University announces new graphene partners
05 Dec 2014
Two more companies have finalised collaborative partnerships with The University of Manchester to work on graphene applications of the future.
Morgan Advanced Materials and 2D-Tech have both agreed long-term research collaborations with the National Graphene Institute (NGI), the £61m centre at the University set to open in early 2015.
The news coincided with the first industry tour of the NGI this week, when representatives from 15 companies including AkzoNobel, Tata and BAE Systems were the first to tour the NGI just months before it opens its doors.
The industry group also formed the Advisory Panel for the £60m Graphene Engineering Innovation Centre (GEIC), which will fill a critical gap in the ecosystem for graphene and 2-D material research, development, and application in the UK.
Also revealed today for the first time is the first of three graphene-related videos from The University of Manchester, showing how our research in partnership with industry could create real-life applications. The first film, on graphene membranes, can be seen at https://www.youtube.com/watch?v=F8NxvkwkhiI&list=UUoonWbmbowBclSh0Gak4qlw.
The partnership with Morgan Advanced Materials will explore the full potential of graphene, with a particular interest in understanding and optimising the relationship between the manufacturing process and materials science. The partnership has been established to improve the prospects of bringing this material to commercial reality.
2D-Tech, which was a company spun-out of The University of Manchester in 2013, was taken over by Versarien earlier this year. The collaboration will initially focus on projects in graphene/polymer nanocomposites and 2D inks but will look develop further project opportunities and to grow into a strategic partnership.
The two firms join more than 30 partners currently working on graphene research and commercialisation projects with the University.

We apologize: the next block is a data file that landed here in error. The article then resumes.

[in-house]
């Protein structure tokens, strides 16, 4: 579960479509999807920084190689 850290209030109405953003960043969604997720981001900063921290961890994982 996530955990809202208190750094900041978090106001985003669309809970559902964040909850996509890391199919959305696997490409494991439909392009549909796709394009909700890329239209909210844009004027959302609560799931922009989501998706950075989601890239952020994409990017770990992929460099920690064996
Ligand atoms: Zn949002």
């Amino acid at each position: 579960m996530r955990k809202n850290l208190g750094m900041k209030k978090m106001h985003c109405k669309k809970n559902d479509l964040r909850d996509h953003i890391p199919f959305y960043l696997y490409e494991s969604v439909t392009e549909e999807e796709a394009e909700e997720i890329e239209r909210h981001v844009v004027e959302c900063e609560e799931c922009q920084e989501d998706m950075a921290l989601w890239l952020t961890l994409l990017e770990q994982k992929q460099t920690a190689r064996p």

Neill Ricketts, CEO of Versarien plc, said: “This is a significant step forward for 2-DTech and its journey towards commercialisation and we are delighted to cement our relationship with The University of Manchester.”
The industry representatives who took part in the first tour of the NGI were shown how commercial organisations and academics will work side by side on the applications of the future.
One of the visitors, Steve Harris, Head of University Collaboration for BAE Systems, said: “I was very impressed by the scale and the vision of what Manchester is trying to achieve. The key for companies like BAE Systems, who will be long-term users of graphene, is the capability to move quickly and the GEIC will allow the University to do that.
“The sheer scale of what I have seen today is fantastic and it’s very clear to see the University’s ambition.”
James Baker, Business Director of Graphene@Manchester, said: “We now have more than 200 researchers at The University of Manchester working on graphene and 2D materials and with the opening of the NGI in early 2015, we are seeing an increasing engagement with industry and new partners being signed.
“This engagement with industry on research projects and in shaping the future capabilities of the GEIC for pilot production of graphene and its various applications will be key to the increased probability of success in the commercialisation of the material.”
The NGI is funded by £38m from the UK Government, via the Engineering and Physical Sciences Research Council, and £23m from the European Regional Development Fund. The GEIC is funded by £15m from the Higher Education Funding Council for England’s UK Research Partnership Investment Fund (UKRPIF), £5m from Innovate UK and by £30m from Masdar, the Abu Dhabi-based renewable energy company owned by Mubadala.
Notes for editors
James Baker is available for interview on request.
Images and more information about graphene can be found at www.graphene.manchester.ac.uk
For more information please contact:
Graphene Communications and Marketing Manager
The University of Manchester
0161 275 8382